Newtownabbey incinerator: Head of arc21 says ‘we cannot stand still’
The acting CEO of the group behind the controversial incinerator proposal at the Hightown Quarry site in Mallusk has warned against “standing still” over Northern Ireland’s waste treatment problems.
Tim Walker, who has been in post with arc21 since last autumn, was speaking to this newspaper following a Zoom meeting earlier this summer by opponents of the project and Agriculture, Environment and Rural Affairs Minister Edwin Poots (read more here).
Speaking in June, Minister Poots said: “I will take full consideration of the matter in the context of the ongoing planning process for the Hightown facility and of the strategic and long-term needs for waste management and the circular economy in Northern Ireland. While I am currently not convinced, I am convincible.”
Picking up on that comment, Mr Walker said: “I’m keen to keep talking and trust that they will be open-minded like the Environment Minister, who has said he is ‘convincible’ about the project’s merit.
“We cannot stand still. In waste terms, we’re either moving forwards, or moving backwards. For too long, we’ve been doing the latter which has created space for criminal activity We can’t afford – environmentally, financially or even from a public health basis – to risk not developing new infrastructure as that would leave us in a precarious position, relying on export and landfill to dispose of our rubbish.”
The proposals for the Boghill Road development have faced opposition from residents and political representatives since they were first mooted in 2013.
Community group NoArc21 was established to highlight residents’ concerns.
This newspaper asked Mr Walker if he recognises the level of opposition to the project.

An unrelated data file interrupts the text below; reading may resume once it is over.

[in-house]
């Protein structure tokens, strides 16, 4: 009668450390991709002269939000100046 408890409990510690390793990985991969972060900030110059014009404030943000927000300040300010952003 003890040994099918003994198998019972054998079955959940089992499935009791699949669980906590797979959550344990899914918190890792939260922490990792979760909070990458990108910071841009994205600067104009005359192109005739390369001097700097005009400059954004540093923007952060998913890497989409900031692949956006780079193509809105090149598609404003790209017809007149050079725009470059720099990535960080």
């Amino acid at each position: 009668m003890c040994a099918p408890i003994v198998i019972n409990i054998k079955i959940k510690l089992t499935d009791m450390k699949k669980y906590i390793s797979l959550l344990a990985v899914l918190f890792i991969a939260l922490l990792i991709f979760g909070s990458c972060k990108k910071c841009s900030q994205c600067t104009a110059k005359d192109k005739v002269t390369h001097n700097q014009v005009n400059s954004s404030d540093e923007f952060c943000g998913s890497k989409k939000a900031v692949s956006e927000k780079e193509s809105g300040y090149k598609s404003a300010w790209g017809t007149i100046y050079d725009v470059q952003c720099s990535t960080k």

He explained: “As a lifelong environmentalist, some have asked why I took on the job of leading arc21, a local government body that wants to develop an Energy from Waste (EfW) plant. The simple answer is that it’s the best environmental solution to a pressing problem. There is no better, proven alternative to deal with the flood of non-recyclable household rubbish which we produce until we make the significant changes required to become a zero-waste society.
“I have met some who are opposed to the project to answer queries and to offer visits to similar plants. I have also heard of some local people who are supportive.
“Unless we want to ignore what the rest of Britain and Ireland are doing, jeopardise our environment and expand landfill sites such as Cottonmount in Mallusk, we need new, modern waste infrastructure.
“Ultimately, it’s not arc21’s decision. It is for the planning system to assess the facts and then for arc21’s councils to assess its value for money. I’m confident, however, that what is proposed will be an asset, not just for Northern Ireland, but for Antrim and Newtownabbey in particular.”
Asked if an alternative location had been considered for the incinerator, Mr Walker. who spent almost 25-years managing household waste in Belfast, said: “Following an extensive site selection process Hightown Quarry, near one of Northern Ireland’s largest logistics hubs at Mallusk, was selected.
“The scheme has been approved by three sets of professional planners and no objections have been raised by any of the statutory consultees regarding matters such as public health, need or transport.
“The facilities, owned by the councils, will address what to do with our rubbish, create jobs, help meet climate change targets, safeguard ratepayers and provide a boost in industrial rates for Antrim and Newtownabbey Council while it is operational.
“The site at Hightown provides good access to the motorway network, Mallusk is a busy commercial area which could benefit from the energy produced and the associated traffic levels will be less than for the site’s current permitted use as a quarry.
“The operations will support some 340 direct and indirect jobs and generate millions in wages for the local economy, as well as providing a better environmental solution for our waste.”
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